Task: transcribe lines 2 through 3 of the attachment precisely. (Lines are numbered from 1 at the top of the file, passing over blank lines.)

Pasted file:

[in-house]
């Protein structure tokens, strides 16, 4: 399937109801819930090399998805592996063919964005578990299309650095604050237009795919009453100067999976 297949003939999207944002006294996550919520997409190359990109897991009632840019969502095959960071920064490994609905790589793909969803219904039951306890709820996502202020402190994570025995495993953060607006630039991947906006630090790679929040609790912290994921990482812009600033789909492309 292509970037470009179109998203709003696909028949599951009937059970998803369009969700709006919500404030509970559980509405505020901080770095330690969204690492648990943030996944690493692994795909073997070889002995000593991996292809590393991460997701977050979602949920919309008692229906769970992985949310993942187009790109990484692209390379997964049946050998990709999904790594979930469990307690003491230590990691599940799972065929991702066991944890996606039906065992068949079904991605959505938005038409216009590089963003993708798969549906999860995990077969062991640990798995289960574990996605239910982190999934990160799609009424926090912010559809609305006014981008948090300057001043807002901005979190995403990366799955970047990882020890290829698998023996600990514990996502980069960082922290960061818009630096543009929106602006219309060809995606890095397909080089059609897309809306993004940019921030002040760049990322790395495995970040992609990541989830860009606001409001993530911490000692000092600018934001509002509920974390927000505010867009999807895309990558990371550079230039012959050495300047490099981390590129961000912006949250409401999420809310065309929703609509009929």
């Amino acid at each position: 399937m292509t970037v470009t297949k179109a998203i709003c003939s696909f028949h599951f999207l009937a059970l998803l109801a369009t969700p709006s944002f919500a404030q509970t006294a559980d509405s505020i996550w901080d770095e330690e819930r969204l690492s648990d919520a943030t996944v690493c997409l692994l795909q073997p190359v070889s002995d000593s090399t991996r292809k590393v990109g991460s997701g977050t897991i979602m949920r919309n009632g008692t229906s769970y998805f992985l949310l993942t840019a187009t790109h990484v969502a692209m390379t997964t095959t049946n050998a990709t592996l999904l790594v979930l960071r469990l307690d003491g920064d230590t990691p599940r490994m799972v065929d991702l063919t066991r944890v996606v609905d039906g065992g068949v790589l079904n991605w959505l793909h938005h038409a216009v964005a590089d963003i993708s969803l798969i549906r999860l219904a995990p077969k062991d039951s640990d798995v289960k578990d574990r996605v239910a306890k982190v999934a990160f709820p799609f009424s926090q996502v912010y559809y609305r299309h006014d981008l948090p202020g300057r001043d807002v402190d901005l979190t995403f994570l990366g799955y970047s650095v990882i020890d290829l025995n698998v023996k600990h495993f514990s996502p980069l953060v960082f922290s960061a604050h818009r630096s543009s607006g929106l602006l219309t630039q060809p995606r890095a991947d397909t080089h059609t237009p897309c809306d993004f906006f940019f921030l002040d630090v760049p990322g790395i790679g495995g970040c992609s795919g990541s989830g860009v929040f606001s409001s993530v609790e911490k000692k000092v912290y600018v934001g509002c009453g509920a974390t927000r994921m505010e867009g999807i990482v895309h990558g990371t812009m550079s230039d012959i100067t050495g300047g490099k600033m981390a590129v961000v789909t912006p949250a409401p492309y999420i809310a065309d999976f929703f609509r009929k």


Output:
């Protein structure tokens, strides 16, 4: 399937109801819930090399998805592996063919964005578990299309650095604050237009795919009453100067999976 297949003939999207944002006294996550919520997409190359990109897991009632840019969502095959960071920064490994609905790589793909969803219904039951306890709820996502202020402190994570025995495993953060607006630039991947906006630090790679929040609790912290994921990482812009600033789909492309 292509970037470009179109998203709003696909028949599951009937059970998803369009969700709006919500404030509970559980509405505020901080770095330690969204690492648990943030996944690493692994795909073997070889002995000593991996292809590393991460997701977050979602949920919309008692229906769970992985949310993942187009790109990484692209390379997964049946050998990709999904790594979930469990307690003491230590990691599940799972065929991702066991944890996606039906065992068949079904991605959505938005038409216009590089963003993708798969549906999860995990077969062991640990798995289960574990996605239910982190999934990160799609009424926090912010559809609305006014981008948090300057001043807002901005979190995403990366799955970047990882020890290829698998023996600990514990996502980069960082922290960061818009630096543009929106602006219309060809995606890095397909080089059609897309809306993004940019921030002040760049990322790395495995970040992609990541989830860009606001409001993530911490000692000092600018934001509002509920974390927000505010867009999807895309990558990371550079230039012959050495300047490099981390590129961000912006949250409401999420809310065309929703609509009929």
């Amino acid at each position: 399937m292509t970037v470009t297949k179109a998203i709003c003939s696909f028949h599951f999207l009937a059970l998803l109801a369009t969700p709006s944002f919500a404030q509970t006294a559980d509405s505020i996550w901080d770095e330690e819930r969204l690492s648990d919520a943030t996944v690493c997409l692994l795909q073997p190359v070889s002995d000593s090399t991996r292809k590393v990109g991460s997701g977050t897991i979602m949920r919309n009632g008692t229906s769970y998805f992985l949310l993942t840019a187009t790109h990484v969502a692209m390379t997964t095959t049946n050998a990709t592996l999904l790594v979930l960071r469990l307690d003491g920064d230590t990691p599940r490994m799972v065929d991702l063919t066991r944890v996606v609905d039906g065992g068949v790589l079904n991605w959505l793909h938005h038409a216009v964005a590089d963003i993708s969803l798969i549906r999860l219904a995990p077969k062991d039951s640990d798995v289960k578990d574990r996605v239910a306890k982190v999934a990160f709820p799609f009424s926090q996502v912010y559809y609305r299309h006014d981008l948090p202020g300057r001043d807002v402190d901005l979190t995403f994570l990366g799955y970047s650095v990882i020890d290829l025995n698998v023996k600990h495993f514990s996502p980069l953060v960082f922290s960061a604050h818009r630096s543009s607006g929106l602006l219309t630039q060809p995606r890095a991947d397909t080089h059609t237009p897309c809306d993004f906006f940019f921030l002040d630090v760049p990322g790395i790679g495995g970040c992609s795919g990541s989830g860009v929040f606001s409001s993530v609790e911490k000692k000092v912290y600018v934001g509002c009453g509920a974390t927000r994921m505010e867009g999807i990482v895309h990558g990371t812009m550079s230039d012959i100067t050495g300047g490099k600033m981390a590129v961000v789909t912006p949250a409401p492309y999420i809310a065309d999976f929703f609509r009929k």